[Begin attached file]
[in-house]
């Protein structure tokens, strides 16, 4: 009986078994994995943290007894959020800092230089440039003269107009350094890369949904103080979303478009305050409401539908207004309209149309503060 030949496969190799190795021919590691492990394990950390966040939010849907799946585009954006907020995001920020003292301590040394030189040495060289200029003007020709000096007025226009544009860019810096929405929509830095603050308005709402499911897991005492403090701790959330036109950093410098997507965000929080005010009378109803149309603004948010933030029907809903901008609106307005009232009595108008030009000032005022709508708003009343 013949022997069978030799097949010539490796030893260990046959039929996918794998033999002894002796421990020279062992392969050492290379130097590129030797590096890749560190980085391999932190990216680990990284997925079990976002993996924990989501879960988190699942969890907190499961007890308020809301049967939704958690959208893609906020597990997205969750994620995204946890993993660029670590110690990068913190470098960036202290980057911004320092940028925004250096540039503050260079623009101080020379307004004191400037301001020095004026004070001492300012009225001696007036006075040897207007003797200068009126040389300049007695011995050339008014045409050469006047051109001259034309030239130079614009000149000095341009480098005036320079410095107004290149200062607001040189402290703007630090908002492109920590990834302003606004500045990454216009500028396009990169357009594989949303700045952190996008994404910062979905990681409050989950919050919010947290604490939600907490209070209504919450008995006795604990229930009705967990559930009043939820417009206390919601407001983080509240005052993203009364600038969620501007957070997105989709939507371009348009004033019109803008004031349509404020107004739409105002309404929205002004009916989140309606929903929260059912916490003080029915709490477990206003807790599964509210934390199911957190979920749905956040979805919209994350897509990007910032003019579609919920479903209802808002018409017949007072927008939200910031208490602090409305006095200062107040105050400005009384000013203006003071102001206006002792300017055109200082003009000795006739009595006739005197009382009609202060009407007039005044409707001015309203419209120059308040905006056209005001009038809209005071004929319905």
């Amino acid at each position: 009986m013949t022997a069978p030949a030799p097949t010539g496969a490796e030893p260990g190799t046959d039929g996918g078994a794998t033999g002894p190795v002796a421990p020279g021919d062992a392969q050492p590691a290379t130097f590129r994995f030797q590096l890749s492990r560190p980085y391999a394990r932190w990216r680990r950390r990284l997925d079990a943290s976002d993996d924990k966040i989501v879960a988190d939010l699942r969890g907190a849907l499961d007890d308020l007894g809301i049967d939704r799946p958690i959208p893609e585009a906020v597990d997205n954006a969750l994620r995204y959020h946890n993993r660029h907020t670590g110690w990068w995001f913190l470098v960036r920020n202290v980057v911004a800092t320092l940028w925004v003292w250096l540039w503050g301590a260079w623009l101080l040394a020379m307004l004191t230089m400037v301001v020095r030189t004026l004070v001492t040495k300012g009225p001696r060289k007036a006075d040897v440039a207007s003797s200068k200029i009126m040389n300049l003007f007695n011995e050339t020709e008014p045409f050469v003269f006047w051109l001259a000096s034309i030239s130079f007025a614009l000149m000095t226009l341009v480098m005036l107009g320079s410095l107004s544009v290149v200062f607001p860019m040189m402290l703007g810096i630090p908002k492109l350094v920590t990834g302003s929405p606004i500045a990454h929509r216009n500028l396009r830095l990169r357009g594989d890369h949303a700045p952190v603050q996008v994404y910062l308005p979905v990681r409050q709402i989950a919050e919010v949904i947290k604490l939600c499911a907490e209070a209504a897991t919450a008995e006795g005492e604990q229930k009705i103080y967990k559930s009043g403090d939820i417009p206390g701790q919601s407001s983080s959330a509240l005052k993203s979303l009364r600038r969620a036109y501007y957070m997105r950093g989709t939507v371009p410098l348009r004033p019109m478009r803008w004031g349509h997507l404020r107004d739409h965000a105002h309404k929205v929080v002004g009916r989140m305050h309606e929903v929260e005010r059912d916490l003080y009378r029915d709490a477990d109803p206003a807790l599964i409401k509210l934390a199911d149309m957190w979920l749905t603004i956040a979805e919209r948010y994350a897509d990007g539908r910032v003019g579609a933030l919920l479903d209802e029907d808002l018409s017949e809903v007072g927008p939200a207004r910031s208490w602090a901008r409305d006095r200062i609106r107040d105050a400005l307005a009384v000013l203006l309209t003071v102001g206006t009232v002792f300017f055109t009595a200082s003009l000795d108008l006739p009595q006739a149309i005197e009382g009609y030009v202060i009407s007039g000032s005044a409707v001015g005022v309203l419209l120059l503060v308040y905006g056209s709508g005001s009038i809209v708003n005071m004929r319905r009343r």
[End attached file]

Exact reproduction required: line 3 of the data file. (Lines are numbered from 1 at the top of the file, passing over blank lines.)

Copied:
């Amino acid at each position: 009986m013949t022997a069978p030949a030799p097949t010539g496969a490796e030893p260990g190799t046959d039929g996918g078994a794998t033999g002894p190795v002796a421990p020279g021919d062992a392969q050492p590691a290379t130097f590129r994995f030797q590096l890749s492990r560190p980085y391999a394990r932190w990216r680990r950390r990284l997925d079990a943290s976002d993996d924990k966040i989501v879960a988190d939010l699942r969890g907190a849907l499961d007890d308020l007894g809301i049967d939704r799946p958690i959208p893609e585009a906020v597990d997205n954006a969750l994620r995204y959020h946890n993993r660029h907020t670590g110690w990068w995001f913190l470098v960036r920020n202290v980057v911004a800092t320092l940028w925004v003292w250096l540039w503050g301590a260079w623009l101080l040394a020379m307004l004191t230089m400037v301001v020095r030189t004026l004070v001492t040495k300012g009225p001696r060289k007036a006075d040897v440039a207007s003797s200068k200029i009126m040389n300049l003007f007695n011995e050339t020709e008014p045409f050469v003269f006047w051109l001259a000096s034309i030239s130079f007025a614009l000149m000095t226009l341009v480098m005036l107009g320079s410095l107004s544009v290149v200062f607001p860019m040189m402290l703007g810096i630090p908002k492109l350094v920590t990834g302003s929405p606004i500045a990454h929509r216009n500028l396009r830095l990169r357009g594989d890369h949303a700045p952190v603050q996008v994404y910062l308005p979905v990681r409050q709402i989950a919050e919010v949904i947290k604490l939600c499911a907490e209070a209504a897991t919450a008995e006795g005492e604990q229930k009705i103080y967990k559930s009043g403090d939820i417009p206390g701790q919601s407001s983080s959330a509240l005052k993203s979303l009364r600038r969620a036109y501007y957070m997105r950093g989709t939507v371009p410098l348009r004033p019109m478009r803008w004031g349509h997507l404020r107004d739409h965000a105002h309404k929205v929080v002004g009916r989140m305050h309606e929903v929260e005010r059912d916490l003080y009378r029915d709490a477990d109803p206003a807790l599964i409401k509210l934390a199911d149309m957190w979920l749905t603004i956040a979805e919209r948010y994350a897509d990007g539908r910032v003019g579609a933030l919920l479903d209802e029907d808002l018409s017949e809903v007072g927008p939200a207004r910031s208490w602090a901008r409305d006095r200062i609106r107040d105050a400005l307005a009384v000013l203006l309209t003071v102001g206006t009232v002792f300017f055109t009595a200082s003009l000795d108008l006739p009595q006739a149309i005197e009382g009609y030009v202060i009407s007039g000032s005044a409707v001015g005022v309203l419209l120059l503060v308040y905006g056209s709508g005001s009038i809209v708003n005071m004929r319905r009343r």